A word from Dr. GuptaCNN's Dr. Sanjay Gupta sits down for a chat
Editor’s note: This is part of a series on Canton resident Rick Morris, who was recently chosen to participate in the 2012 CNN Fit Nation Triathlon Challenge. Along with six other people from across the country, he is training with CNN’s help to complete the Nautica Malibu Triathlon in September. Recently, Morris and the rest of the “Lucky 7” took a group-training trip to CNN headquarters in Atlanta and met the famed Dr. Sanjay Gupta.
ATLANTA — The people who inspire me most aren’t those who accomplish great things easily. The people I love are the ones who have to work for it. They’re my people.
I was thinking about that and other things as I sat in Dr. Sanjay Gupta’s office at the CNN headquarters a few weeks back. I have to admit I was a little star-struck by the whole thing — the corner office overlooking downtown Atlanta and the fresh-pressed look of Gupta and his co-workers, not to mention the vitality of being inside an international news organization.
But something got me more. It was the admission by Gupta that exercise is hard, even for him, arguably the most famous doctor in America. When I asked if he ever has a tough time getting himself to work out, he smiled wide and answered with a quick “Absolutely.”
“I have reluctance all the time to get motivated,” he said, recounting how at one point in his career he could only exercise around 4 a.m. “And nobody enjoys an alarm clock going off at that hour.”
The act of getting up anyway is powerful — and part of what Gupta and the network’s motivated team of trainers, nutritionists and producers want to show participants in the 2012 CNN Fit Nation Triathlon Challenge. They are not trying to teach Canton’s Rick Morris and the rest of the “Lucky 7” that exercise is easy, but that it is worth it.
What better teacher than someone who appreciates it yet dreads it, just like most people? Gupta doesn’t pretend to be an infallible athlete, and said that part of what keeps him going is that he feels “pretty good” while he’s exercising and “really good” after it’s all over. But no matter what, he must always get over that “initial hump,” as he calls it. He hopes to help Morris and the rest of the group do the same.
Gupta recalled how earlier that day he had actually run alongside Morris in a training session. As they did laps around a downtown park, Morris was candid, cluing Gupta into how frustrated he was about his unhealthy lifestyle in recent years.
“But he wants to change, and that’s more than 50 percent of the battle,” Gupta said. “So we’re going to get him the other 48 percent or whatever it is.”
It’s this last half of the fight that Gupta believes will be so inspiring, not just for CNN viewers, but for himself. These next few months are when big changes are going to happen in the group members’ bodies and hopefully in many other aspects of their lives, as well. Gupta knows that everyone in the challenge has bigger dreams than simply losing a couple of clothing sizes.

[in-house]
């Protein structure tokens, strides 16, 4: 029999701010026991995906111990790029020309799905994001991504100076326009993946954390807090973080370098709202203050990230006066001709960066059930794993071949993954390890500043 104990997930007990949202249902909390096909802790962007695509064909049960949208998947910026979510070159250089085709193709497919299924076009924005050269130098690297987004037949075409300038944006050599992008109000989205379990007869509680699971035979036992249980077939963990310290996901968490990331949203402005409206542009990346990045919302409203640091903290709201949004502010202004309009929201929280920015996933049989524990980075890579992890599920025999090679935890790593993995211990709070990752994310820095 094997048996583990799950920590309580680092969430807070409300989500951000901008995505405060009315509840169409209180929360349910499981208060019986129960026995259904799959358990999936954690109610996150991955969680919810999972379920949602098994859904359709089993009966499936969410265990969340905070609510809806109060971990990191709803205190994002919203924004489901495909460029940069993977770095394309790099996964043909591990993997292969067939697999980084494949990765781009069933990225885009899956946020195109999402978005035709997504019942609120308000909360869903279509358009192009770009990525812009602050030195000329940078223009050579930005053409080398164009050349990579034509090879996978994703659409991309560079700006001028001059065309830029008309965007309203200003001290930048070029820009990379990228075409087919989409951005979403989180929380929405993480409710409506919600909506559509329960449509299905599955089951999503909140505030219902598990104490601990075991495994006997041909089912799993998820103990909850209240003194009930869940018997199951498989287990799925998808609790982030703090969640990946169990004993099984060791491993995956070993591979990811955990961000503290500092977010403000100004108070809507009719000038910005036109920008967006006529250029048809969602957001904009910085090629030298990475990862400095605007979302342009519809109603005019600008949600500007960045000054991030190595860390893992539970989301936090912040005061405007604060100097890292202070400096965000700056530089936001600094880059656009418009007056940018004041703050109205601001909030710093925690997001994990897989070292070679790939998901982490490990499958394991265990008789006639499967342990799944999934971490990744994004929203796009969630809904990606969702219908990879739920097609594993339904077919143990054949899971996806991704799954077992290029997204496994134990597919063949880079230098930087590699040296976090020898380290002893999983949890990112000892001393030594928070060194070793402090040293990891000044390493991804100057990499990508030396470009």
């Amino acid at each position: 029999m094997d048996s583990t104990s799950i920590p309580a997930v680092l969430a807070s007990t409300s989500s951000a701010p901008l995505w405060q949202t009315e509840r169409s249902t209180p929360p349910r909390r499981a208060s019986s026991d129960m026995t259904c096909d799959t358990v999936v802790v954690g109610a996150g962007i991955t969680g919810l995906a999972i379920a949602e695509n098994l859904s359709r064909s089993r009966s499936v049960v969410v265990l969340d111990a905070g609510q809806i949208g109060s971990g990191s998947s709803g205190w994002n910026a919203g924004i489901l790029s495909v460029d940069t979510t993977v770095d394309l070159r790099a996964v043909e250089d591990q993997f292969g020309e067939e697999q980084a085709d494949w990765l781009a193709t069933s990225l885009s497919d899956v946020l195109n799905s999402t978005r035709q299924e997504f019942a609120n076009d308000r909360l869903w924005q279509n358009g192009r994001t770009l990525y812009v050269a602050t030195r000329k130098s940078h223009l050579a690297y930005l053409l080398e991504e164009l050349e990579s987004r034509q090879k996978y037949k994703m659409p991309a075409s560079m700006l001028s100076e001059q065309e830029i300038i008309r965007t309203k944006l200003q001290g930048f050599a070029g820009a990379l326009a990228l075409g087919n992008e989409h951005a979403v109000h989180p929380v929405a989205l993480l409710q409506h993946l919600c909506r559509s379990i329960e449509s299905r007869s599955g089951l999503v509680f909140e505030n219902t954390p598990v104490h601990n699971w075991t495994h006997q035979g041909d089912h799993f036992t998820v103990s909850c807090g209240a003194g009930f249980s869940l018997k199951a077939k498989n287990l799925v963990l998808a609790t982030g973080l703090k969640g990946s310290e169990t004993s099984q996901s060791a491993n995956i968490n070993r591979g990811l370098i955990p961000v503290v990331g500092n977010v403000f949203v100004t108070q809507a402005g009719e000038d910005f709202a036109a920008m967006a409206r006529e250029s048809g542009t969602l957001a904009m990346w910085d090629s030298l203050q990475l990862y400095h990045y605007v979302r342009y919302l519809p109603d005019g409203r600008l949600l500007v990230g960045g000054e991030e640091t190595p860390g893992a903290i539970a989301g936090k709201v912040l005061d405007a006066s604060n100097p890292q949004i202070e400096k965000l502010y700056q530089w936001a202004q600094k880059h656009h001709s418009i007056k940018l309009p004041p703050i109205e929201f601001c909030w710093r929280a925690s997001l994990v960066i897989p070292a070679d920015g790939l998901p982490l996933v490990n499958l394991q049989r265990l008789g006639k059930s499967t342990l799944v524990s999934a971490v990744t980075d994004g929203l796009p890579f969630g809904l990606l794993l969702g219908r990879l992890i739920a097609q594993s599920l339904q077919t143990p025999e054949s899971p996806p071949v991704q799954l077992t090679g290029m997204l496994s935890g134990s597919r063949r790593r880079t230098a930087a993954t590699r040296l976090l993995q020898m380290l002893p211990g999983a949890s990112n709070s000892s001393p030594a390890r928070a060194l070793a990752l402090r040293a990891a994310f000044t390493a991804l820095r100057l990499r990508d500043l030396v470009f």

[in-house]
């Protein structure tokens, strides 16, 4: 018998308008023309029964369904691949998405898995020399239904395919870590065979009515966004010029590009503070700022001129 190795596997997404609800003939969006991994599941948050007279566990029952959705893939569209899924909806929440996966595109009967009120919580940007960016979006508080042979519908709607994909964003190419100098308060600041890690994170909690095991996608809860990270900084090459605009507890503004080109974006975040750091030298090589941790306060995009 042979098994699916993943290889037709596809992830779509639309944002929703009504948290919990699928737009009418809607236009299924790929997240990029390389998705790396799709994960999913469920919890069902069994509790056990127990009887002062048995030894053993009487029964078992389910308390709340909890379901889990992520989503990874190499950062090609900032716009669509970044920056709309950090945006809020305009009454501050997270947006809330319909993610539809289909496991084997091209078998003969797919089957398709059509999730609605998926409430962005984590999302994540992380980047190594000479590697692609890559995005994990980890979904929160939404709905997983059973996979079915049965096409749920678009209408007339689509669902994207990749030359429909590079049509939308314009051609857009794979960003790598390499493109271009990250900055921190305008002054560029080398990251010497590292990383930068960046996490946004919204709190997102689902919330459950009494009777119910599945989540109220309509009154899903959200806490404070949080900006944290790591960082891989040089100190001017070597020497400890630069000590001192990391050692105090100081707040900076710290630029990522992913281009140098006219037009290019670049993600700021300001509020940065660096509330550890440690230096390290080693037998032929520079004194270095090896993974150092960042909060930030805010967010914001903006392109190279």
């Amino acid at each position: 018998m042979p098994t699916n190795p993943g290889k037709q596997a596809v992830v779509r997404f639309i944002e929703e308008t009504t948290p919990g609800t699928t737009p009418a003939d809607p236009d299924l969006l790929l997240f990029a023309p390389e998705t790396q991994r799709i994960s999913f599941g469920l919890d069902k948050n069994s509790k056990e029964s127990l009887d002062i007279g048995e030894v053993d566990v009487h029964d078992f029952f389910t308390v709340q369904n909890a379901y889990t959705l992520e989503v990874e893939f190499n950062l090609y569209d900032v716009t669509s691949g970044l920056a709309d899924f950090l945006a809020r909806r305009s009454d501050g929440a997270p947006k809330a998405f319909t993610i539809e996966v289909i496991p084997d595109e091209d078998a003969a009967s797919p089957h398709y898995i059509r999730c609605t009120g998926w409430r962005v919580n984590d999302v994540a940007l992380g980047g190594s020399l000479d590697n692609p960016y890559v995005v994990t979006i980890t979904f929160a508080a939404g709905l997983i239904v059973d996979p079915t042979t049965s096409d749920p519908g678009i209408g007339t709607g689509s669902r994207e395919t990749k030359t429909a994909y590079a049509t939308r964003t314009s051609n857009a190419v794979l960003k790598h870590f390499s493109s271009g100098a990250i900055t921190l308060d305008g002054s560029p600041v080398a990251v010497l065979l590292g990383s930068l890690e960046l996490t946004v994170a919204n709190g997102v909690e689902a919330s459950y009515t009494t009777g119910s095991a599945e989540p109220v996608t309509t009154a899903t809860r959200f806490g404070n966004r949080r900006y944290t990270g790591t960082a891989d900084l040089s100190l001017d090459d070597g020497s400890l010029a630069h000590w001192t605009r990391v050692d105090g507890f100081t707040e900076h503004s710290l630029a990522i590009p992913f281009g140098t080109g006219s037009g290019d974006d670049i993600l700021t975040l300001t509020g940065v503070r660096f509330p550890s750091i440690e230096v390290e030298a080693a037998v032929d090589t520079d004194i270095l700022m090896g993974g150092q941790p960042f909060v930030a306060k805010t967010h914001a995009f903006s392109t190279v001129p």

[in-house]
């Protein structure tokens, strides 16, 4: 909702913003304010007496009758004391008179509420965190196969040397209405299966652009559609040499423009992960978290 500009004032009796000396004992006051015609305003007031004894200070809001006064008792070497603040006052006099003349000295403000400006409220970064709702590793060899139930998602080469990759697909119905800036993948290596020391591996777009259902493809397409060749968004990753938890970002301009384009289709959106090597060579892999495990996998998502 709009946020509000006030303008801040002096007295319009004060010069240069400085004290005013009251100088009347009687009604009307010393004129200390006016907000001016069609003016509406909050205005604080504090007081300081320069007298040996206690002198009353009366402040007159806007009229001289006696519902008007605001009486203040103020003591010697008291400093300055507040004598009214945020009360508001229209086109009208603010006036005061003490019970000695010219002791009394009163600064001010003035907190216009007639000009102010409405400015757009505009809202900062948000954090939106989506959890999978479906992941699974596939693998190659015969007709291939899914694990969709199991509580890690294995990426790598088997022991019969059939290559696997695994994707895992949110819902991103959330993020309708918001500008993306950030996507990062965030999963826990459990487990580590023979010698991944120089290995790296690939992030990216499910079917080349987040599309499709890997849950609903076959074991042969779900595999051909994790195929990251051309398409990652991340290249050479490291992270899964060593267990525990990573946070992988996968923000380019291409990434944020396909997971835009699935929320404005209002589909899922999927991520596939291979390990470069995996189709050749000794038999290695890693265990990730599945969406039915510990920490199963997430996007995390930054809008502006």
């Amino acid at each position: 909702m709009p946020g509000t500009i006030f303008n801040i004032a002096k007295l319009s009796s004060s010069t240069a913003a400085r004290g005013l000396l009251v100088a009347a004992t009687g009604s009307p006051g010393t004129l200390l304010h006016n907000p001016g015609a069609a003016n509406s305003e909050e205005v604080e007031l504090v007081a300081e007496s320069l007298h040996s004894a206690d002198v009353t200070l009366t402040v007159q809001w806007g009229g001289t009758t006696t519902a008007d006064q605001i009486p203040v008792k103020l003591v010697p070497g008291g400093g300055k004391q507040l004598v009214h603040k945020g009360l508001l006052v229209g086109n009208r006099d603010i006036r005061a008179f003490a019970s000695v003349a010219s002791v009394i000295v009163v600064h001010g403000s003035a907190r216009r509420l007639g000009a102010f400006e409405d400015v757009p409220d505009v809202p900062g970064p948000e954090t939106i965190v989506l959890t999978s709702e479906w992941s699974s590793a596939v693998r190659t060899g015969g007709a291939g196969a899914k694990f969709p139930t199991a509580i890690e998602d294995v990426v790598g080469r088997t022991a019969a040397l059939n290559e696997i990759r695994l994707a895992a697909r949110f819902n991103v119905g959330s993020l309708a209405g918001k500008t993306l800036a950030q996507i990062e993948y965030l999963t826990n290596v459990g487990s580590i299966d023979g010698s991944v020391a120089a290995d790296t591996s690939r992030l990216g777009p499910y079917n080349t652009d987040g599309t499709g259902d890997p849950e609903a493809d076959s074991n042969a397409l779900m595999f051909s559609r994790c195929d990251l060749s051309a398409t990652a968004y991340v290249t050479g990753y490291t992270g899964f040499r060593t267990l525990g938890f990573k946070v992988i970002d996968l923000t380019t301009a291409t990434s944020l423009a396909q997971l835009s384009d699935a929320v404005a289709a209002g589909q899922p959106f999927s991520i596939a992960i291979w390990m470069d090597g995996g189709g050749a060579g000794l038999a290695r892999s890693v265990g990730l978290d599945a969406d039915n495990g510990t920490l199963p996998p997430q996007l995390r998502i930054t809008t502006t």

“My greatest hope for them is that they get out of it what they really want,” he said.
He added that Morris and his six cohorts may not hunger for the spotlight, but that is exactly where they can do the most good. From Morris, a small-town father and volunteer fireman, to Glenn Keller, a cross-country trucker, to Nancy Clinger, a Minnesota mom, they are “a real slice of America,” Gupta said. He believes that seeing the “Lucky 7’s” journey to get healthy will inspire others across the nation.
“So it’s pretty satisfying, pretty gratifying,” he said.
It’s also a great motivator for Gupta himself. Kind of like an eighth, honorary member of the group, he, too, is planning to cross that finish line in September.
In addition to meeting with the group at CNN, he’ll soon be training with them in Hawaii. It’s a good thing that Gupta is one of the friendliest, most down-to-earth celebrities you’d ever meet, because there’s nothing like the sweat and exhaustion of intense training to make someone (even a famous someone) feel exposed.
“If you’re at all self-conscious about things, it’s tough,” he admitted. “But there are plusses and minuses to everything. The minus is that you feel that way. The plus is that everybody feels that way.”
Gupta, who only learned to swim two years ago, stressed that he’s not perfect. And that, whether he knows it or not, is part of his charm. As the Fit Nation Challenge creeps closer to the race, people won’t be paying attention because they think the “Lucky 7” are model athletes but because they are real people. They, like Gupta, are taking that leap to be themselves in front of a huge audience.
“The only way to be truly embraced, I think, is to make yourself completely vulnerable,” Gupta said. “And that’s true in relationships, and it’s true in something else like this, as well, I think.”
Soon after he uttered those so-true words, he was ushered off to his next engagement, and the moment was gone. But as I walked to the CNN parking deck, I was still buzzing with that little jewel of wisdom. It’s fascinating that what makes Fit Nation so interesting is not just the transformation these people are undergoing but their ability to be real as it occurs. It’s what keeps me tuned in, at least.
Visit www.cnn.com/fination and www.facebook.com/CNNFitNation for participant blogs, photos, videos, workout routines and schedules for when Fit Nation participants will be featured on “Sanjay Gupta, MD,” at 7:30 a.m. Saturdays on CNN.